Tips to staying mobile and flexible when it’s hard to do.

As we age, our bodies change, and moving around isn’t as easy as it once was. But just because you can’t do a backflip or run a 40-yard dash in record time anymore, it doesn’t mean you should stop trying to figure out ways to keep your body active. The best way to stay mobile is to not stop in the first place. We can’t always control what happens to our bodies – genetics, emotional health and disease can change our abilities to stay mobile. It’s important that you don’t give up and keeping looking for ways that work best for you to keep you as independent as long as possible.

staying mobile while aging in place
Two Questions To Ask

Before you devise a plan on how to stay mobile, you need to figure out how mobile you already are. It’s not something that primary care physicians always test for. If yours doesn’t, then you should consider asking about it. Researchers at the University of Alabama looked at dozens of studies on mobility and discovered there are several common factors that lead to an inability to get around. Older age, low physical activity, obesity, impaired strength and balance and chronic diseases can all play a role. Less obvious factors can include depression, memory problems, a recent hospitalization, alcohol or tobacco use and even simply being female. Researchers found one or more of these can put you at risk for lower mobility.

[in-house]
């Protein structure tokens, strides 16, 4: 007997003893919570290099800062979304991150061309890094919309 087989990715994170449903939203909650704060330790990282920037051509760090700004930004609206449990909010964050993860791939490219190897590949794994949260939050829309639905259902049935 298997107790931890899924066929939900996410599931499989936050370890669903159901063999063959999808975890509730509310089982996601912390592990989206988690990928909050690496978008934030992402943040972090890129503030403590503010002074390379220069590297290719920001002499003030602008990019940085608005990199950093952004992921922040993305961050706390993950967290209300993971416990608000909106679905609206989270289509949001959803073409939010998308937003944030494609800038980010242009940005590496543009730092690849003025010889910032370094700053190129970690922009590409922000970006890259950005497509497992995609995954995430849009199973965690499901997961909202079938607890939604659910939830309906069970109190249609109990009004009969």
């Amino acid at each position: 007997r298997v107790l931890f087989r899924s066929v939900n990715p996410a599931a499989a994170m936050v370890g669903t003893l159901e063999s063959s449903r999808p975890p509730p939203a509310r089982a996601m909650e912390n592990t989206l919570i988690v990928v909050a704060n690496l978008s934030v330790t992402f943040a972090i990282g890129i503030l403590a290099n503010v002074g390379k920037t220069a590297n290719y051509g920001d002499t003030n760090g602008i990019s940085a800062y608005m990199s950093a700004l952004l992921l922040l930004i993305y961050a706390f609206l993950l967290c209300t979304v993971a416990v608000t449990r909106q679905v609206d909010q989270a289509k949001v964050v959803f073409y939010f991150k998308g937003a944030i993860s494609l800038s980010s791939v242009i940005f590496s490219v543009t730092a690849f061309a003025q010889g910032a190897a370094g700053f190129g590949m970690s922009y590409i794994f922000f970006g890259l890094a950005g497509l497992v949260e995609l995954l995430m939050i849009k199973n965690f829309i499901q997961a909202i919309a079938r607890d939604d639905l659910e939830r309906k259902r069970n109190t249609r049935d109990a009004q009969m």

The University of Alabama study suggests these two questions to test out mobility:

  • For health or physical reasons, do you have difficulty climbing up 10 steps or walking one-quarter mile?
  • Because of underlying health or physical reasons, have you modified the way you climb 10 steps or walk a quarter of a mile?

Researchers say what makes this test so beneficial is you don’t have to go to a doctor to answer the questions.

If climbing stairs or walking any distance is hard for you, don’t write it off and accept it. Discuss the problems with your doctor, because there are things that can be done now to slow down progression and allow you more time to age in place.

Experts recommend seniors get moderate exercise for at least 30 minutes a day, five days a week and do major muscle group strengthening activities two or more days a week.